Dairy Farmers Milk Co-operative Limited (DFMC) has since apologised to its 160 farmer suppliers for failing to comply with its publishing obligations under the Dairy Code.
The Dairy Code requires most companies that buy milk from farmers to publish standard from milk supply agreements on their websites by 2pm on 1 June each year. These agreements must cover all the circumstances in which the company intends to purchase milk in the upcoming dairy season, so farmers can compare the minimum prices and contract terms on offer.
The Australian Competitions and Consumer Commission (ACCC) charged that Dairy Farmers did not publish milk supply agreements for the 2021-22 dairy season on its website by the publication deadline. DFMC has since published all of its milk supply agreements on its website.
"The Dairy Code imposes certain obligations on all companies that buy from farmers," ACCC deputy chair Mick Keogh said.
"While DFMC doesn't process milk, it was buying milk from member farmers to supply a processor, and so has the same legal obligations under the code."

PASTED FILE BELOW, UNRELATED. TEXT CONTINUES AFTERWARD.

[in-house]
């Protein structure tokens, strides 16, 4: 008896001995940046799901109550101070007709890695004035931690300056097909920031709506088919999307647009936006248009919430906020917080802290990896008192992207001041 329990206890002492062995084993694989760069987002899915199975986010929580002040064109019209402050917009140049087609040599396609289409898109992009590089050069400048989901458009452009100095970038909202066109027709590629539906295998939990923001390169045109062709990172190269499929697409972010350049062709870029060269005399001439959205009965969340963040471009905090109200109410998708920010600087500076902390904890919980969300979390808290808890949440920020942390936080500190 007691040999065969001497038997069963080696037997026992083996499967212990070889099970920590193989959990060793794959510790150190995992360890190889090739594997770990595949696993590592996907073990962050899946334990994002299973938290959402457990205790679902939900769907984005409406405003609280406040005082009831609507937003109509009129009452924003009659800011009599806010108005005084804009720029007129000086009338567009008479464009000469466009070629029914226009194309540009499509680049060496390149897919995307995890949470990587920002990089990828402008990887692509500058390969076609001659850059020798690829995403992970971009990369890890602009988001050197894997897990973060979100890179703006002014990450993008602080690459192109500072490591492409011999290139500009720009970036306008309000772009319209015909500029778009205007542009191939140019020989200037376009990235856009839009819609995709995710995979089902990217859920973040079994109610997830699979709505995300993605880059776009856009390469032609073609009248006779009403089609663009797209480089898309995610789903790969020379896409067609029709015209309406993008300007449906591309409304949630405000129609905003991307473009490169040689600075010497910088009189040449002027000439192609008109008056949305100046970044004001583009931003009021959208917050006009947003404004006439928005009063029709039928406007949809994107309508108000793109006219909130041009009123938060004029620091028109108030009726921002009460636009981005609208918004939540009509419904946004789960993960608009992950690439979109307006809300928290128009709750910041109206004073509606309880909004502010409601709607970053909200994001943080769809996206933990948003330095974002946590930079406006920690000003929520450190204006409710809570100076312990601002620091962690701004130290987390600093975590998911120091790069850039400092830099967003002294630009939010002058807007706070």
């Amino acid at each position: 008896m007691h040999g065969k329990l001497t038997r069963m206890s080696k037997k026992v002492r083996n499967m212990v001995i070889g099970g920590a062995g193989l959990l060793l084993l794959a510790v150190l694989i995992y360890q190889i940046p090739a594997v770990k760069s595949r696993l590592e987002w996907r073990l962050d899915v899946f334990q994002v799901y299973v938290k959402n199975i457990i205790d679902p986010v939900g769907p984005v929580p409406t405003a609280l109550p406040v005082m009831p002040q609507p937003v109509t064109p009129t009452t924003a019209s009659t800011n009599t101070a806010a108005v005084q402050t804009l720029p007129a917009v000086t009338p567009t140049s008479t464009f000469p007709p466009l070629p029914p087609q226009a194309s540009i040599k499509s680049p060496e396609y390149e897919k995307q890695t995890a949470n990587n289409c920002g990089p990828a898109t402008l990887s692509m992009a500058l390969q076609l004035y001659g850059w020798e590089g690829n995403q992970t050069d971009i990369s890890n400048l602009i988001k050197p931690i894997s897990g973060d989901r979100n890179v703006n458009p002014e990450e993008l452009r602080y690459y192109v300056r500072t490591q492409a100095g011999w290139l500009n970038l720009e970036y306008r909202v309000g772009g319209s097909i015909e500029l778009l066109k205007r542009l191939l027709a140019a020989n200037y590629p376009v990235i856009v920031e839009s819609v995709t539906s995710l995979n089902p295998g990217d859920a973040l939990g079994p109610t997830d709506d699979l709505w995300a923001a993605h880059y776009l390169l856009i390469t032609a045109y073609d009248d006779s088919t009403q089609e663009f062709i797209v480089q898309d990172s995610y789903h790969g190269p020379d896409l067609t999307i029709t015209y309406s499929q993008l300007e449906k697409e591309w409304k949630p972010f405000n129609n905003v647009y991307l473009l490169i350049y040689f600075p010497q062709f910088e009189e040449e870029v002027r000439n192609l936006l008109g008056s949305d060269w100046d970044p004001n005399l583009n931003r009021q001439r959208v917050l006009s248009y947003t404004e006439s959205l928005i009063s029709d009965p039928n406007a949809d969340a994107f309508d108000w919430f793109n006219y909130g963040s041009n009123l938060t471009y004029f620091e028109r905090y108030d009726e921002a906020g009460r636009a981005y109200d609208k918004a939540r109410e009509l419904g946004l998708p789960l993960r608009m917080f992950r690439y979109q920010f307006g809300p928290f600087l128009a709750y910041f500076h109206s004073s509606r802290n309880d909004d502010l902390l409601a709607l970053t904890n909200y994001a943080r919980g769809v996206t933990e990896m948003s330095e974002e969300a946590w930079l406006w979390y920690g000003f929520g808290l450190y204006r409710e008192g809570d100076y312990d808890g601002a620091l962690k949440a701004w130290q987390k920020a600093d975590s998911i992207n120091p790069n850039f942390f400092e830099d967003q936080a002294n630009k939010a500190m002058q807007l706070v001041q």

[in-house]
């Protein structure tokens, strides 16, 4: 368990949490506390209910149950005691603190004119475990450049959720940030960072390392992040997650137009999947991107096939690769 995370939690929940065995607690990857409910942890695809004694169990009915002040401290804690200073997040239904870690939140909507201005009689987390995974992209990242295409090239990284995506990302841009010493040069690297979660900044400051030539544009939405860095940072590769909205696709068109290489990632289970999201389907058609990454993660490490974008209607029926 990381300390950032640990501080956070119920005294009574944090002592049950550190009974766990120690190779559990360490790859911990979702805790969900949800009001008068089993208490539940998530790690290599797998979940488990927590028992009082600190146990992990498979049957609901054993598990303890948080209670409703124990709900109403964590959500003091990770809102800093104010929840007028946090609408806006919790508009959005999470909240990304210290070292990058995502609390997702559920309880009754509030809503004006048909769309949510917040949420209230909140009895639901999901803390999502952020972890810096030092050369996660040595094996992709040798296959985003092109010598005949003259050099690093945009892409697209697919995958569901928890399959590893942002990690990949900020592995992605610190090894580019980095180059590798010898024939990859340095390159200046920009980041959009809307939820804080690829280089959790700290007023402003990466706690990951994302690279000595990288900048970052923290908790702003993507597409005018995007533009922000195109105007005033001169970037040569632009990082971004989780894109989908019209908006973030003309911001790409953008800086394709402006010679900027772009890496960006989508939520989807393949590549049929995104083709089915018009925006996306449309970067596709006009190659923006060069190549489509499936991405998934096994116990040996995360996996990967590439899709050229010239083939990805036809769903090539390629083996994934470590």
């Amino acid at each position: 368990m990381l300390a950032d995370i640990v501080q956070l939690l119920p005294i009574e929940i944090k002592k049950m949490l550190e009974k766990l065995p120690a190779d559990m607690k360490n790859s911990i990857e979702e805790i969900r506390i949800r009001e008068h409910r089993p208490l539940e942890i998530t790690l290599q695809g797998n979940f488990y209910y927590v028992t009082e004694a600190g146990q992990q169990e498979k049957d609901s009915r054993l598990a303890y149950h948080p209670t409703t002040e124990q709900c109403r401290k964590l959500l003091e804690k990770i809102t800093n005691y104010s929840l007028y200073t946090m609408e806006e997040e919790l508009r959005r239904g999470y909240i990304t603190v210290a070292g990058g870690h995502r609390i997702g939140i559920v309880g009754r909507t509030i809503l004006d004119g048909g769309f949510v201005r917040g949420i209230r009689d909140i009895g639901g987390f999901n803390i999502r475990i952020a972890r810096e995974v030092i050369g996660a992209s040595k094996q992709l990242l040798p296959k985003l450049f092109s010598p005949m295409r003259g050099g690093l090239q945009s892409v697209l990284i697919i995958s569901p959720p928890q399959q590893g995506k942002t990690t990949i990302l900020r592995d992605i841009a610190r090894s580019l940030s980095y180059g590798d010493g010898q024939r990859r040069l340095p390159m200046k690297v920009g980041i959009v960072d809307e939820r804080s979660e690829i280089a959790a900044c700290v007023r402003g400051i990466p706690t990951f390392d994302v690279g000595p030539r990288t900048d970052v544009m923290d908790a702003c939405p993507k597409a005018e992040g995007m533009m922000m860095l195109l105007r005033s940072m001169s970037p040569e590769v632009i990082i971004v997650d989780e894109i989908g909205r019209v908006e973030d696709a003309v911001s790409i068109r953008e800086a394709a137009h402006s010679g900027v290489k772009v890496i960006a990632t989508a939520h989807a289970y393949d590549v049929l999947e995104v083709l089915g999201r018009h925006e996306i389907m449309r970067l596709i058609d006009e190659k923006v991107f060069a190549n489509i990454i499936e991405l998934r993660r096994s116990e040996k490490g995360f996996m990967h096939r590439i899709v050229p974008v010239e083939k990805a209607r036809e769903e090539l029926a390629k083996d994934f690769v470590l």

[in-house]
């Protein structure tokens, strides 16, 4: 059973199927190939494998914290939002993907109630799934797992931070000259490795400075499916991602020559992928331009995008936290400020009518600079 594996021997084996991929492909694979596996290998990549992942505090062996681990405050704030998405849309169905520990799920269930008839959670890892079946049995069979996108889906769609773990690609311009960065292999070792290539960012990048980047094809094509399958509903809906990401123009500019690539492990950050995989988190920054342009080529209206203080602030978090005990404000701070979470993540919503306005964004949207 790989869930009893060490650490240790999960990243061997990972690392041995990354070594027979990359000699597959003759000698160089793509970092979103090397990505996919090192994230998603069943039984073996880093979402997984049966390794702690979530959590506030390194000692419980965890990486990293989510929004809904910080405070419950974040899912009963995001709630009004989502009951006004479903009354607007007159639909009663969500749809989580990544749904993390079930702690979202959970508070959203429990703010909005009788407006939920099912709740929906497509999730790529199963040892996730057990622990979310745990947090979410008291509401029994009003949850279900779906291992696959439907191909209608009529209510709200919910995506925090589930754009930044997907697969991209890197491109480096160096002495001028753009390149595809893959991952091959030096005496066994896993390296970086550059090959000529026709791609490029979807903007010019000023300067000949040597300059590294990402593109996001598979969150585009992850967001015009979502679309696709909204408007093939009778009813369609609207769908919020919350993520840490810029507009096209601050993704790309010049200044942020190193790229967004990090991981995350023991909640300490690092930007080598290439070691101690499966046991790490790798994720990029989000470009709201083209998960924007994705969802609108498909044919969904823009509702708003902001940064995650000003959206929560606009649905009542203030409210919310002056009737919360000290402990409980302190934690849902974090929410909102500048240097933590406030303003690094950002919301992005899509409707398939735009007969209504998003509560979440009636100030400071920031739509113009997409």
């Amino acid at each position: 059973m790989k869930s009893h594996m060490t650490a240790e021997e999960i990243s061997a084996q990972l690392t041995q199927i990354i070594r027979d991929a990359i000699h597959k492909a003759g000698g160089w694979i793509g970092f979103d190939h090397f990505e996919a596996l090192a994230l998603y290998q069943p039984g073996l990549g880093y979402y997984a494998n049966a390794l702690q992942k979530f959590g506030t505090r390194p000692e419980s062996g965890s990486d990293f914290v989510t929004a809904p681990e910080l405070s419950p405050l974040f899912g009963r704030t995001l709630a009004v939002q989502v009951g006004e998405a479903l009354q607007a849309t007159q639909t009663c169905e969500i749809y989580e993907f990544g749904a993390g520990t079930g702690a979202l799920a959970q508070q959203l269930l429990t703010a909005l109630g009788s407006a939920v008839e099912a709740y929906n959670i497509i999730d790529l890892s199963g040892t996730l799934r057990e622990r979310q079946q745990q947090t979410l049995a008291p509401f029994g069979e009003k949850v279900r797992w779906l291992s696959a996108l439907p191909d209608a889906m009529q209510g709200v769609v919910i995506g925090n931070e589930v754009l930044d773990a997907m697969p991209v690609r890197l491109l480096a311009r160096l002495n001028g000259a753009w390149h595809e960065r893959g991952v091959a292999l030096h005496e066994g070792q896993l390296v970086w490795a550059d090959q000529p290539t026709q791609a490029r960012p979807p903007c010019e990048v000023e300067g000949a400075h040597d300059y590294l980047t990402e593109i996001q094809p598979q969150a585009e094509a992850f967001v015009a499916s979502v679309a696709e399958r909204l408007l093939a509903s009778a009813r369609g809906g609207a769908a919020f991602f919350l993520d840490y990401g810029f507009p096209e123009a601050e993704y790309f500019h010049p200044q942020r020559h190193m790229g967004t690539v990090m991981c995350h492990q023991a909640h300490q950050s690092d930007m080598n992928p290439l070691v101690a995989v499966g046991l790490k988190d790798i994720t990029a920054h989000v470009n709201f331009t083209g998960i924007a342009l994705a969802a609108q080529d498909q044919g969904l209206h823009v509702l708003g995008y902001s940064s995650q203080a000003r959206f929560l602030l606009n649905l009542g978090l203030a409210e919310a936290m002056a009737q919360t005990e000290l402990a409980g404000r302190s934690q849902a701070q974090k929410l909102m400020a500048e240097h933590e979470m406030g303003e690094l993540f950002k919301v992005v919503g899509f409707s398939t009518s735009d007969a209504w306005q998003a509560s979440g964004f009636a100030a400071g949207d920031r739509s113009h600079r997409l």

"Failing to publish milk supply agreements on time makes it more difficult for farmers to access key information about the milk supply terms on offer. We know that many farmers have to make time-critical supply decisions in June each year," Keogh said. "The code was introduced to improve price transparency in the dairy industry, so it is essential that processors and co-ops make their milk supply agreements publicly available by the 2.00pm deadline on 1 June."
DFMC says it has worked openly and constructively with ACCC staff to address the issues raised in the infringement notice.
"Witha small management team, DFMC manages more than 20 different farmgate milk supply agreements and is now undertaking a review of all processes and timelines associated with the requirements of the code, with a view to making the necessary changes to ensure compliance in 2022."